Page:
Weaker demand, slower growth, faster inflation — that’s the U.K. economy that the Bank of England sees in its crystal ball after the nation voted for Brexit. Now the first hard numbers are on the way.
So far, surveys and estimates have mostly — though not comprehensively — shown that the June 23 decision to quit the European Union has prompted a downturn. The Office for National Statistics will this week publish figures giving more solid clues as to whether that’s the case.
0.5% vs 0.5%
ILO unemployment rate (April-June)
4.9% vs 4.9%
Jobless claims (July)
Retail sales (July)
0.1% vs -0.9%
Public finances (July)
GBP1.9 bln surplus vs GBP1.2 bln July 2015
If the National Institute of Economic and Social Research is right, weakness should start to appear pretty quickly. The London-based think tank estimates the economy shrank at the start of the third quarter, contracting about 0.2 percent in July alone. The BOE cut its economic forecasts by the most ever on Aug. 4, though economists say this week’s releases won’t show a dramatic deterioration just yet.
At Investec, Victoria Clarke and Chris Hare said that the figures will show “relatively modest post-Brexit referendum effects,” with significant changes coming further down the line. For now, they expect early hints of upward price momentum and signs of a negative impact creeping into the labor market and public finances data.
bank like the BOE. Releases on Tuesday will provide an insight into how fast the pound’s 12 percent decline on a trade-weighted basis is driving up consumer prices. Over the medium term, the BOE expects weaker sterling will push price growth back to its 2 percent target at a faster pace than previously envisaged.
While economists see the headline inflation rate staying at 0.5 percent in July, prices of products from cars to phones have already started creeping higher as firms pay more for imports. Producer-price figures released the same day may show any early impact on companies’ costs.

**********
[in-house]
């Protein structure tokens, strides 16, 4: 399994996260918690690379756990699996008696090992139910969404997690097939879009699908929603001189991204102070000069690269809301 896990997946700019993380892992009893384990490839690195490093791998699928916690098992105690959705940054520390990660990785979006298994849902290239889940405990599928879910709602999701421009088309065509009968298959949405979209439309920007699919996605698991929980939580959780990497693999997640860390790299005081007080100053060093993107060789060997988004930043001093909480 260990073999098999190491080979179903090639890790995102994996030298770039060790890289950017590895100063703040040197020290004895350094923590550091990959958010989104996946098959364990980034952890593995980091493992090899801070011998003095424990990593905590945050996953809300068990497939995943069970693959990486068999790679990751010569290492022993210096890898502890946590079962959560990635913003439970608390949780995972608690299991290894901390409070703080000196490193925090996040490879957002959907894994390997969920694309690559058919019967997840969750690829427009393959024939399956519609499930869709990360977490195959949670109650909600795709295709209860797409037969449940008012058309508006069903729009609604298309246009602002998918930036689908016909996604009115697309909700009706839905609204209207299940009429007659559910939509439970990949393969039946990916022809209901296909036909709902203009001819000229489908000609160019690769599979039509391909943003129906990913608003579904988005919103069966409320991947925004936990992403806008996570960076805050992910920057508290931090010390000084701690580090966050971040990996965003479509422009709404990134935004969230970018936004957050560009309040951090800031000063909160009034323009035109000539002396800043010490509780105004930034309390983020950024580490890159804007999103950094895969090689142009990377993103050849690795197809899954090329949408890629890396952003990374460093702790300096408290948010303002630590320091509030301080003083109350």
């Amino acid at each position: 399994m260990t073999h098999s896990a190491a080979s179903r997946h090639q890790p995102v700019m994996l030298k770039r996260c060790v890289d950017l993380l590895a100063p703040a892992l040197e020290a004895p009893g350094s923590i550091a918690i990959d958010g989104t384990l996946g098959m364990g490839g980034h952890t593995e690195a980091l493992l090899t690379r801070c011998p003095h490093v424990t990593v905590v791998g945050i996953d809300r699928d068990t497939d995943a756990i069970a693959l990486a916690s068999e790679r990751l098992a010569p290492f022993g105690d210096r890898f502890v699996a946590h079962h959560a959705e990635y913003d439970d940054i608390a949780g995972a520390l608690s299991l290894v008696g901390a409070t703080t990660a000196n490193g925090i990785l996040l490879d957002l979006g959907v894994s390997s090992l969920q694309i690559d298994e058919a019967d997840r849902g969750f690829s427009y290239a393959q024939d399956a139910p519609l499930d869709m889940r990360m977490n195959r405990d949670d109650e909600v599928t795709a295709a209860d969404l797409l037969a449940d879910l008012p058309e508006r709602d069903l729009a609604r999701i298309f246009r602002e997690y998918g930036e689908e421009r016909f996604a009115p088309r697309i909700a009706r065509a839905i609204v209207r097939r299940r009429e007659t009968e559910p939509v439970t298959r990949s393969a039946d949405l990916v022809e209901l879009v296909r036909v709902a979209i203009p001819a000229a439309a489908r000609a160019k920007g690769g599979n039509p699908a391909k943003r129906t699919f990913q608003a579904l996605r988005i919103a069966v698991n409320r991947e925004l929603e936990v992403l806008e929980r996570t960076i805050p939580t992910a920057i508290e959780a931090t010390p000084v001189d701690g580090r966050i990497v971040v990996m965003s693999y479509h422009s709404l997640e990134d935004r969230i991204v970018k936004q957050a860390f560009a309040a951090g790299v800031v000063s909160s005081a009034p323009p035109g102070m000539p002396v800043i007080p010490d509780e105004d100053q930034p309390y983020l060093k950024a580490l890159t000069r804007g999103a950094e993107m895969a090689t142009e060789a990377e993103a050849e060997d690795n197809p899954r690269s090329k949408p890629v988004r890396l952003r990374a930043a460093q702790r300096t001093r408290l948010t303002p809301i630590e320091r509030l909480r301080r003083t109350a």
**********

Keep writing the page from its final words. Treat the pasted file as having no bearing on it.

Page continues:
On Wednesday, the ONS will release labor-market data. Jobless claims figures will cover July, though the more detailed ILO report — on key metrics such as employment and wage growth — will be for the April-June period. The BOE forecasts unemployment will rise to 5.5 percent at the end of next year from 4.9 percent currently.
A faltering job market combined with an upswing in prices could hit a crucial part of the economy: domestic spending. That key driver of growth has so far proved resilient. Even with consumer confidence dropping, the British Retail Consortium said that retail sales rose the most in five months in July.
But those figures were helped by discounting, and by food and drink sales as the British summer finally got under way. The ONS will give its take on Thursday with July retail-sales numbers that are forecast to show stagnation. June saw a 0.9 percent drop, the most this year, and a BOE survey showed household spending was starting to wane even prior to the EU vote.
The week ends with the latest snapshot of the public finances. We’re four months into the fiscal year, and new Chancellor of the Exchequer Philip Hammond is dropping heavy hints that government stimulus is on the way to back up the BOE’s monetary easing.
He’s already abandoned his predecessor George Osborne’s plan to deliver a budget surplus by 2020 and vowed to do whatever is necessary in his year-end Autumn Statement “to keep the economy on track.”
July is usually a good month for the public finances, with the Treasury receiving higher-than-normal receipts of income tax and corporation tax. Economists predict a budget surplus of 1.9 billion pounds ($2.5 billion), up from 1.2 billion pounds in July 2015.
But Brexit will likely take its toll before long. According to independent forecasts compiled by the Treasury last month, the deficit will total 129 billion pounds between April 2016 and March 2018, a third more than officials predicted in March.
The BOE said this month that if the U.K. economy develops as weakly as it predicts, policy makers will probably cut their benchmark interest rate again. We’ll see.